Competitive Shooting: Tips For Mastering the Semi-Automatic Handgun
Semi-auto pistols are the most popular choice for sport or self-defense, but becoming proficient with them is more complex than...
Semi-auto pistols are the most popular choice for sport or self-defense, but becoming proficient with them is more complex than just aligning the sights and pulling the trigger. You have to keep the pistol running, and that means both keeping it fed and quickly resolving malfunctions. Here is how the experts accomplish this.
Only in Hollywood do semi-auto handguns never run out of ammo. They do in real life. And with more states placing restrictions on magazine capacity, they will do so quicker. Whether you’re involved in self-defense or competition, an empty gun is not desirable.
The ability to quickly reload a semi-auto handgun is the hallmark of an expert, and it involves a number of individual movements that can be broken down into simple, decisive steps. These should be practiced until they become a single, fluid motion.
Step 1: Dump the Spent Magazine**
As the slide locks back after the last round, immediately hit the magazine release button. With ambidextrous magazine releases (or a reversible release button for lefties), this is done with the thumb of the shooting hand. In the same motion, cant the magazine well inward 45 to 60 degrees toward the body’s centerline to the side that the new magazine will arrive from. For a right-handed shooter carrying extra magazines on the left side, the mag well goes to the left. If your gun allows the magazine to drop freely, the support hand should already be off the gun and moving to the new magazine. If the magazine is not a drop-free design, the support hand lingers for a moment to strip the empty mag from the gun and discard it. These steps clear the empty mag from the gun and get it out of the way.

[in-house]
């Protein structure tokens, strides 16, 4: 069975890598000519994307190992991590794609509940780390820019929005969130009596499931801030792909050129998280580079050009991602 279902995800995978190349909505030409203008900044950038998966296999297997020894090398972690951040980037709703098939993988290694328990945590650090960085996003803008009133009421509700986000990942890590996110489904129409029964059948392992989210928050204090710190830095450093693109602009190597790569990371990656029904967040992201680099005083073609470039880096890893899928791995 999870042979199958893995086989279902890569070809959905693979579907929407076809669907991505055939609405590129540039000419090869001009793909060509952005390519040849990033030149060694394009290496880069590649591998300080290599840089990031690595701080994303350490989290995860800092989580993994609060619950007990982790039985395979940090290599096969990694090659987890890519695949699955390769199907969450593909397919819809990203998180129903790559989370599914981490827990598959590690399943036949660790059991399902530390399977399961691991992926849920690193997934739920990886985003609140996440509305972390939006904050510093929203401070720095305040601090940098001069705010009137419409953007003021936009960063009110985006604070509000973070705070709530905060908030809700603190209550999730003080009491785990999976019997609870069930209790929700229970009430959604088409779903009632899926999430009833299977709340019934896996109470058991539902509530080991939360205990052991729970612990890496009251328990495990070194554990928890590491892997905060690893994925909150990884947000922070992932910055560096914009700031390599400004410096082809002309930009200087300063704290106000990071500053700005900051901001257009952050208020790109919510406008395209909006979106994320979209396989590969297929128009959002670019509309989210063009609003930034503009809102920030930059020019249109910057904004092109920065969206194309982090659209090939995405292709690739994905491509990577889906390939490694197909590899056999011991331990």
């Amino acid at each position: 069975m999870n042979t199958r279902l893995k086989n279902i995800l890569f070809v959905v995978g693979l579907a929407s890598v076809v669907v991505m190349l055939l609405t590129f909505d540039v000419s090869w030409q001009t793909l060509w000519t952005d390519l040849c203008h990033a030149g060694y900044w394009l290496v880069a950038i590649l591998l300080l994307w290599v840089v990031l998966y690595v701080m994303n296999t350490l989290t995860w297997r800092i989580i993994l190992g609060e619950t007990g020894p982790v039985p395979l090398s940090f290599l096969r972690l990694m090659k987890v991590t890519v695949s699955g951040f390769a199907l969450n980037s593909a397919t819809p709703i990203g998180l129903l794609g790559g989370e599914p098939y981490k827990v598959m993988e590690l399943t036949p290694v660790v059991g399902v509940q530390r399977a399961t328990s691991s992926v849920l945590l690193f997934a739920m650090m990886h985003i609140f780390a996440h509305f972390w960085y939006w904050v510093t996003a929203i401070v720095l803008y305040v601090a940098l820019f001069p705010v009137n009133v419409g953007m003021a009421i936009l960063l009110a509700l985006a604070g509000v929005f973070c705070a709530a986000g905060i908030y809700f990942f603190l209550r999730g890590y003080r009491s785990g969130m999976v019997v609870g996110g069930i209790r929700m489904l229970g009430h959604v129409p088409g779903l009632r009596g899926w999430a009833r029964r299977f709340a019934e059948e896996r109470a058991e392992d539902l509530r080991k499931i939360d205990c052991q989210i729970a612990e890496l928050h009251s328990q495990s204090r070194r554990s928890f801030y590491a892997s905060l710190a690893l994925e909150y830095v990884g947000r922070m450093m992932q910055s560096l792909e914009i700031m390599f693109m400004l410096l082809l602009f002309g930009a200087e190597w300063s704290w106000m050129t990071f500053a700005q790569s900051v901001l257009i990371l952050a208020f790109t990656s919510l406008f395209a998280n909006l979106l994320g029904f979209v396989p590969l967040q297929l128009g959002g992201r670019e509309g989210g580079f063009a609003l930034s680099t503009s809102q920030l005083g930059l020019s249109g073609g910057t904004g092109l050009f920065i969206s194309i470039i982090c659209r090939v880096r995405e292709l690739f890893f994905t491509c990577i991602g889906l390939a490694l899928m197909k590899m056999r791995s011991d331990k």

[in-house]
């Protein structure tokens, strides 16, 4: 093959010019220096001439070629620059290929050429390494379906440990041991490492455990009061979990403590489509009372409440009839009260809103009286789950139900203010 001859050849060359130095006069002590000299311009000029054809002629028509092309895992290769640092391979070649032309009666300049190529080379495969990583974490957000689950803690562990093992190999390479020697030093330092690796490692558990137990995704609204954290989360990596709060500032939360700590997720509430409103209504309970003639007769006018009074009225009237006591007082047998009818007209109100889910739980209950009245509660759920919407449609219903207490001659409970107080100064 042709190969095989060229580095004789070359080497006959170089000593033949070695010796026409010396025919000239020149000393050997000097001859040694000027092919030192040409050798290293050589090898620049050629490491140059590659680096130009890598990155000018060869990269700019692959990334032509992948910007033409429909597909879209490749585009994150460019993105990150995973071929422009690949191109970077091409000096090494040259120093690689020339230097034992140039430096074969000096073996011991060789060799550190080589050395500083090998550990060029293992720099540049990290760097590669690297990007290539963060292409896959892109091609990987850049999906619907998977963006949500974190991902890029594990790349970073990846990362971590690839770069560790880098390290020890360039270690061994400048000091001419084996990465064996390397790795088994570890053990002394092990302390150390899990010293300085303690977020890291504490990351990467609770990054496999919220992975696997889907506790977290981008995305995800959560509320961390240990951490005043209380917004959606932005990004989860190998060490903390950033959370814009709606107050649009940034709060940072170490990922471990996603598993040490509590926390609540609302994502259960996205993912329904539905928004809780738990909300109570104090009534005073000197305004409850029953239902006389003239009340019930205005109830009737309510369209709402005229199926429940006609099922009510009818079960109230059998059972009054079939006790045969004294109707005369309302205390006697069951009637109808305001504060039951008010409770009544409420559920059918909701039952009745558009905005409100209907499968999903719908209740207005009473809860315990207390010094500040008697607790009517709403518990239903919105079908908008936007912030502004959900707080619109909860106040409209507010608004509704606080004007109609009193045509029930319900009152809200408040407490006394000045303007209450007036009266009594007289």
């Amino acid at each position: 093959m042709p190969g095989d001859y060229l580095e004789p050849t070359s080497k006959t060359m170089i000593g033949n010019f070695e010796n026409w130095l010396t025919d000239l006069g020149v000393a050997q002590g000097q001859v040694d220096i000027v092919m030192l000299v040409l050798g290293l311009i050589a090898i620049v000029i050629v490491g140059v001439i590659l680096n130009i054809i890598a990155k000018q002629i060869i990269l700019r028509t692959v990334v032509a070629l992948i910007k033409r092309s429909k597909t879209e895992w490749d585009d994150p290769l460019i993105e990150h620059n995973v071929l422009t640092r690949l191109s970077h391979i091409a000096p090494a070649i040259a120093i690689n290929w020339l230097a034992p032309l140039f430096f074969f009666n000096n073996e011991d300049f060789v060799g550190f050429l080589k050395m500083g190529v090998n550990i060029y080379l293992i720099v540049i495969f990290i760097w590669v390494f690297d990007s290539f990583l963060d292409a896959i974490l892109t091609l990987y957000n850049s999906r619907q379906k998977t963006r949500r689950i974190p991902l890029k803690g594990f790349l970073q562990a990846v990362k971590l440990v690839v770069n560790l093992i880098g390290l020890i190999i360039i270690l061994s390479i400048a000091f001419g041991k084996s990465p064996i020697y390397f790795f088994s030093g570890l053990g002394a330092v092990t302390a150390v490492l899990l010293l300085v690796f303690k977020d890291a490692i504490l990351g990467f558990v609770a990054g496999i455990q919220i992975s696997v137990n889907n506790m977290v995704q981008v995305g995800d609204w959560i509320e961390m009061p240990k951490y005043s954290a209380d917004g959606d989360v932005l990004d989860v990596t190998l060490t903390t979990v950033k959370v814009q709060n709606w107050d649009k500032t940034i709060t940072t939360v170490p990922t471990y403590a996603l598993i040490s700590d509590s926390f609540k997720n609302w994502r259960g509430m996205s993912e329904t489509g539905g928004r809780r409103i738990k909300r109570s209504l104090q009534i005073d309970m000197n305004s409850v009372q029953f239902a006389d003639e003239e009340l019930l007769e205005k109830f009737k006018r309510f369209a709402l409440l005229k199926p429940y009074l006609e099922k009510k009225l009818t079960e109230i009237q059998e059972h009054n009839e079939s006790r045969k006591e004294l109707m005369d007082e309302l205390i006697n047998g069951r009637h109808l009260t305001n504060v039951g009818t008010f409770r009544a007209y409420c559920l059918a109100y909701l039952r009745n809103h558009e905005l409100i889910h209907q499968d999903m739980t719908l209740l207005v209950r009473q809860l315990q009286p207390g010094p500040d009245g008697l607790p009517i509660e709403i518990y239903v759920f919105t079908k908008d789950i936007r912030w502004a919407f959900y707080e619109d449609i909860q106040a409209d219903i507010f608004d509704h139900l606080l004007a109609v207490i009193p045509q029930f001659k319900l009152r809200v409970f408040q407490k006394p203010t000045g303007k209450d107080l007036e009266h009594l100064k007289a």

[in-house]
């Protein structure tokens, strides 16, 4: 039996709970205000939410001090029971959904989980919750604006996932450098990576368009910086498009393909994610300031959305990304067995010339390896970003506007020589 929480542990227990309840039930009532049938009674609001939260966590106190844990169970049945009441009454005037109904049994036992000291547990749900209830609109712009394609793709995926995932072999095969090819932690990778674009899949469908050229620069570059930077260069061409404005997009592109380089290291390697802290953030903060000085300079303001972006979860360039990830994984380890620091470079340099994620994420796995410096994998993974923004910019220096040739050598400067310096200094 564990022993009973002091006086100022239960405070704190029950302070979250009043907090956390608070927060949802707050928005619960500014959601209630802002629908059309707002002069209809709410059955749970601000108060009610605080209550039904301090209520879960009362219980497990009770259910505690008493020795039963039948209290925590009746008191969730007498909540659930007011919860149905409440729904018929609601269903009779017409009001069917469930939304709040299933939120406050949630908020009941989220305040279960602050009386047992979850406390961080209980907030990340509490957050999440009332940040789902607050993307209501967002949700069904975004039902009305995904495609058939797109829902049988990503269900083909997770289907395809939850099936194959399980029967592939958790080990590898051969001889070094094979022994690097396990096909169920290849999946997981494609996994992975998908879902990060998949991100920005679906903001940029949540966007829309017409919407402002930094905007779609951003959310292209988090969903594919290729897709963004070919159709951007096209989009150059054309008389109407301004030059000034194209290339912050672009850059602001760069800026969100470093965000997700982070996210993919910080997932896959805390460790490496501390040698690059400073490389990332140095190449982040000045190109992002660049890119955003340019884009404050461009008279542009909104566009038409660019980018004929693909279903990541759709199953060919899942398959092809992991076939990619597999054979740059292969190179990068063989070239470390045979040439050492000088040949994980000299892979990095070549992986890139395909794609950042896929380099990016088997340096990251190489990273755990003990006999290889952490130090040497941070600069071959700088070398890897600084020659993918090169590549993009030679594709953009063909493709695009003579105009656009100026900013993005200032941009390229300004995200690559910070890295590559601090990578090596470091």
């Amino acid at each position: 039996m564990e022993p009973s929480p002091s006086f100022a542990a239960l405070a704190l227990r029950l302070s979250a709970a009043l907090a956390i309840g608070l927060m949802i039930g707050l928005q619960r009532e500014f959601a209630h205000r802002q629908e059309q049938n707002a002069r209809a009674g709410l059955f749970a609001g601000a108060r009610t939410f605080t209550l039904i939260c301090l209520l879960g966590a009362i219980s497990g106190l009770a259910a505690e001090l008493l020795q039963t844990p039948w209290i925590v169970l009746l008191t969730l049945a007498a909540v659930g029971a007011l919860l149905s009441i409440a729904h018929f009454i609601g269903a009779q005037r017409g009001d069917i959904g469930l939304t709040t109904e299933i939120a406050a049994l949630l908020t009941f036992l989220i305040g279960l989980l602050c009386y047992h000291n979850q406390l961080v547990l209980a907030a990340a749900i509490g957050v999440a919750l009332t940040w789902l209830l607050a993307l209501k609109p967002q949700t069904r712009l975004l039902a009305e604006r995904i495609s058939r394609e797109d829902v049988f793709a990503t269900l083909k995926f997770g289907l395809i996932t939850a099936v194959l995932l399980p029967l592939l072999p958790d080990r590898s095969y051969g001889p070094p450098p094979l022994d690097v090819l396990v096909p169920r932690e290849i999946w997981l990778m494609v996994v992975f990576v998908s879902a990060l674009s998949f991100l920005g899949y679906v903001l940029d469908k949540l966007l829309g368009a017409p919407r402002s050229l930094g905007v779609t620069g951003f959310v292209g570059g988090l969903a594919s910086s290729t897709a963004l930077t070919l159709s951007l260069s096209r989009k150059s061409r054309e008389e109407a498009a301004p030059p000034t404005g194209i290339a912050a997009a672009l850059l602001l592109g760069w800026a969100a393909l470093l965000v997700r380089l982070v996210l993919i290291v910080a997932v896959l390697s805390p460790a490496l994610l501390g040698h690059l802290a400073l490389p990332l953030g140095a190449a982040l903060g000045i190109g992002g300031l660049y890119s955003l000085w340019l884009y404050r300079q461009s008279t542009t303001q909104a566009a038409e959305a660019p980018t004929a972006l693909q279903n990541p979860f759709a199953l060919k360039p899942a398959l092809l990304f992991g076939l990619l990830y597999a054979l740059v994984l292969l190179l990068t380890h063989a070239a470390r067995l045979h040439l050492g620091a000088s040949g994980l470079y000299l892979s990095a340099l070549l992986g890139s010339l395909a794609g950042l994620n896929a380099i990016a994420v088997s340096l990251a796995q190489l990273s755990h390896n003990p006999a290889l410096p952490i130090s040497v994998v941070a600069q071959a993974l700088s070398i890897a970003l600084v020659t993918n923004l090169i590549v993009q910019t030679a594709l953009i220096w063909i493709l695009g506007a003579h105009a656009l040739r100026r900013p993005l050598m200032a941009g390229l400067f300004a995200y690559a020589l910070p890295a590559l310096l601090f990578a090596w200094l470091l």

Step 2: Tuck the Gun into Your Body
With the magazine cleared and the gun canted, bring the elbow of the gun hand sharply back until it contacts the torso, holding the gun just below eye level. This creates a consistent and repeatable position for the gun to receive the new magazine, while allowing you to keep an eye on the targets and on the gun.
Step 3: Grab a Fresh Magazine
By this time, the support hand should already be wrapped around a fresh magazine. The proper position of the magazine in the hand is with the bullets facing forward. The index finger of the hand rests along the front edge of the magazine with the fingertip just below the exposed bullet (see below, left). The three remaining fingers secure the magazine on the outside, while the thumb locks onto the magazine on the inside. This hand position encourages a smooth motion, bringing the new magazine up into the magazine well. This happens because the pointer finger on the magazine will easily find the hand wrapped around the stock of the gun–a “hands find hands” situation. Carry spare magazines with the bullets facing forward in the mag pouch as part of this technique.
Step 4: Recharge the Pistol
Insert the new magazine. With the gun in the Step 2 position and the mag well canted, it’s simple for mag to meet mag well with the pointer finger leading the way. Once the magazine enters the well, follow with the heel of the hand to seat it firmly. The thumb is then in the proper position to ride upward along the grip to hit the slide release lever, while the rest of the support hand rolls onto the proper shooting grip.
Step 5: Get Back on Target
As soon as the slide release is hit, rotate the gun back to vertical and push it toward the target.